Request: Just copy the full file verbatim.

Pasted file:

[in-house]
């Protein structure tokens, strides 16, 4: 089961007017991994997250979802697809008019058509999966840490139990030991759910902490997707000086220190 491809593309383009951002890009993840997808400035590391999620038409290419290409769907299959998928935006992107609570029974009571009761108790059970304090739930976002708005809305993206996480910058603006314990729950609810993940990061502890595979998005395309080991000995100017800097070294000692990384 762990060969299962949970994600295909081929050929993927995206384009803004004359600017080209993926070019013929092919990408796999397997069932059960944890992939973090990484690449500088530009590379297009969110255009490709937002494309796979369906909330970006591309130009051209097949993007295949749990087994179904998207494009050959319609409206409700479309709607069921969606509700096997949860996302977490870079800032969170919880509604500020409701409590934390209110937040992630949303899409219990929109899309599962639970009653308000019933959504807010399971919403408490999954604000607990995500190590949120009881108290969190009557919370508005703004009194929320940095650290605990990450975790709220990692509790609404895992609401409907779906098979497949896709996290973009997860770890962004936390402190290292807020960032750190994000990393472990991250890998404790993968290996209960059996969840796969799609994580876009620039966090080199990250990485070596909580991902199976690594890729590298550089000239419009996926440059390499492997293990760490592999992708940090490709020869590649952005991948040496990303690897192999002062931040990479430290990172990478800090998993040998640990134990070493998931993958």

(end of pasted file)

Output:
[in-house]
């Protein structure tokens, strides 16, 4: 089961007017991994997250979802697809008019058509999966840490139990030991759910902490997707000086220190 491809593309383009951002890009993840997808400035590391999620038409290419290409769907299959998928935006992107609570029974009571009761108790059970304090739930976002708005809305993206996480910058603006314990729950609810993940990061502890595979998005395309080991000995100017800097070294000692990384 762990060969299962949970994600295909081929050929993927995206384009803004004359600017080209993926070019013929092919990408796999397997069932059960944890992939973090990484690449500088530009590379297009969110255009490709937002494309796979369906909330970006591309130009051209097949993007295949749990087994179904998207494009050959319609409206409700479309709607069921969606509700096997949860996302977490870079800032969170919880509604500020409701409590934390209110937040992630949303899409219990929109899309599962639970009653308000019933959504807010399971919403408490999954604000607990995500190590949120009881108290969190009557919370508005703004009194929320940095650290605990990450975790709220990692509790609404895992609401409907779906098979497949896709996290973009997860770890962004936390402190290292807020960032750190994000990393472990991250890998404790993968290996209960059996969840796969799609994580876009620039966090080199990250990485070596909580991902199976690594890729590298550089000239419009996926440059390499492997293990760490592999992708940090490709020869590649952005991948040496990303690897192999002062931040990479430290990172990478800090998993040998640990134990070493998931993958």